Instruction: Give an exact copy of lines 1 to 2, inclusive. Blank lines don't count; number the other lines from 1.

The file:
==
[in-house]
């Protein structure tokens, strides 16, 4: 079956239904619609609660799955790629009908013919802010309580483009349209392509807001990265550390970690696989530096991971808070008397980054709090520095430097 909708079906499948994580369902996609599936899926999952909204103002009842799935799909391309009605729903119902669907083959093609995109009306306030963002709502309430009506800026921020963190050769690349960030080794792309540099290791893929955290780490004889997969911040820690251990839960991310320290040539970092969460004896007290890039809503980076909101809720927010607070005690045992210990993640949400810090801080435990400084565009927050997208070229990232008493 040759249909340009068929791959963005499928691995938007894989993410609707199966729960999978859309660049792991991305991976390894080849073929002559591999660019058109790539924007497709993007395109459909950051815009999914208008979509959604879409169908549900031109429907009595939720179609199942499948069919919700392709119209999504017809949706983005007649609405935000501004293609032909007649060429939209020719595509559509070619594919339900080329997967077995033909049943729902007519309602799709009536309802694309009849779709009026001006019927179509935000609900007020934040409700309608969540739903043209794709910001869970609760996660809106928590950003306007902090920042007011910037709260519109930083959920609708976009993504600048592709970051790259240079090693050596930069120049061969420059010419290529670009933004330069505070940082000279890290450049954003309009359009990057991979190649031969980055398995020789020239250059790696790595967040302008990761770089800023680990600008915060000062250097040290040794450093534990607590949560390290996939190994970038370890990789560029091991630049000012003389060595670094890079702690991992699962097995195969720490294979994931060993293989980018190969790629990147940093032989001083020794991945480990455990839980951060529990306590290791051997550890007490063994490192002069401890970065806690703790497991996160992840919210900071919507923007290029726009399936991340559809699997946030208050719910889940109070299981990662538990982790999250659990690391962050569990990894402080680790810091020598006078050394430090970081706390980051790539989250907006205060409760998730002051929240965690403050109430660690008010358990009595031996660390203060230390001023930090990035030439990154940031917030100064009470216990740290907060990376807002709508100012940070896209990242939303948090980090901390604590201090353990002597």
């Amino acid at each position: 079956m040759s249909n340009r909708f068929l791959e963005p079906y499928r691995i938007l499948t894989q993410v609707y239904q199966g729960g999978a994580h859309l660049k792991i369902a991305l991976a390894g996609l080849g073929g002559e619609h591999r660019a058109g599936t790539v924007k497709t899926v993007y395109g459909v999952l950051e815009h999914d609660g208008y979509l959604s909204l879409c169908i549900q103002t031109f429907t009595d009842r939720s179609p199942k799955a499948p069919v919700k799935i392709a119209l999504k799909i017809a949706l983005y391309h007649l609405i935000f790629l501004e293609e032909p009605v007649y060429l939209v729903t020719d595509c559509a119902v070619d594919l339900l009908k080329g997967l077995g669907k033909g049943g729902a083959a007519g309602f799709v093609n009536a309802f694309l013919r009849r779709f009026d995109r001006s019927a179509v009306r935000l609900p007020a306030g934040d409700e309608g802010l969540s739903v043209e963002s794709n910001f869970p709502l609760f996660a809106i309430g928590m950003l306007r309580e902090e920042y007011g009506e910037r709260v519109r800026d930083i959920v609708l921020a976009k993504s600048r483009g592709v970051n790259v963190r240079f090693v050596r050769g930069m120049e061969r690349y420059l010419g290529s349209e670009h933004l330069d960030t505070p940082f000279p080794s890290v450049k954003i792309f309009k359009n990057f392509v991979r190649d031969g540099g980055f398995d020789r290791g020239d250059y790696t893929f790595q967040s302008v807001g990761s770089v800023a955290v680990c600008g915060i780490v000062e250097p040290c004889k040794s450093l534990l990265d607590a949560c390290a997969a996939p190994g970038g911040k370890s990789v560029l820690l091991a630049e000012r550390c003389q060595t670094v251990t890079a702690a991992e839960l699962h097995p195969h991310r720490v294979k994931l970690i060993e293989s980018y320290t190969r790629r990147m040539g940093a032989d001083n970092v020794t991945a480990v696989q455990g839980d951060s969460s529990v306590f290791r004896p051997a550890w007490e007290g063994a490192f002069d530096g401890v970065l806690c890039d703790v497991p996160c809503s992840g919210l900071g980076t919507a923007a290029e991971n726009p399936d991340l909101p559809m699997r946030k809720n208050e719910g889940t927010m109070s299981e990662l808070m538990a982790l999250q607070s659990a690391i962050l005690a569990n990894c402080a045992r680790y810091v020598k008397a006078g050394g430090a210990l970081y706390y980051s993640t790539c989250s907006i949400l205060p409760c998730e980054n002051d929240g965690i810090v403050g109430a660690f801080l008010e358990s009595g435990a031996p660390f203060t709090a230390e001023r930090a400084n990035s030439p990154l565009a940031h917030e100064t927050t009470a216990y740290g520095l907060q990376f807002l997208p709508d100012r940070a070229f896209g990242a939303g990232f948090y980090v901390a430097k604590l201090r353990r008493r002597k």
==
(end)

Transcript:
[in-house]
């Protein structure tokens, strides 16, 4: 079956239904619609609660799955790629009908013919802010309580483009349209392509807001990265550390970690696989530096991971808070008397980054709090520095430097 909708079906499948994580369902996609599936899926999952909204103002009842799935799909391309009605729903119902669907083959093609995109009306306030963002709502309430009506800026921020963190050769690349960030080794792309540099290791893929955290780490004889997969911040820690251990839960991310320290040539970092969460004896007290890039809503980076909101809720927010607070005690045992210990993640949400810090801080435990400084565009927050997208070229990232008493 040759249909340009068929791959963005499928691995938007894989993410609707199966729960999978859309660049792991991305991976390894080849073929002559591999660019058109790539924007497709993007395109459909950051815009999914208008979509959604879409169908549900031109429907009595939720179609199942499948069919919700392709119209999504017809949706983005007649609405935000501004293609032909007649060429939209020719595509559509070619594919339900080329997967077995033909049943729902007519309602799709009536309802694309009849779709009026001006019927179509935000609900007020934040409700309608969540739903043209794709910001869970609760996660809106928590950003306007902090920042007011910037709260519109930083959920609708976009993504600048592709970051790259240079090693050596930069120049061969420059010419290529670009933004330069505070940082000279890290450049954003309009359009990057991979190649031969980055398995020789020239250059790696790595967040302008990761770089800023680990600008915060000062250097040290040794450093534990607590949560390290996939190994970038370890990789560029091991630049000012003389060595670094890079702690991992699962097995195969720490294979994931060993293989980018190969790629990147940093032989001083020794991945480990455990839980951060529990306590290791051997550890007490063994490192002069401890970065806690703790497991996160992840919210900071919507923007290029726009399936991340559809699997946030208050719910889940109070299981990662538990982790999250659990690391962050569990990894402080680790810091020598006078050394430090970081706390980051790539989250907006205060409760998730002051929240965690403050109430660690008010358990009595031996660390203060230390001023930090990035030439990154940031917030100064009470216990740290907060990376807002709508100012940070896209990242939303948090980090901390604590201090353990002597």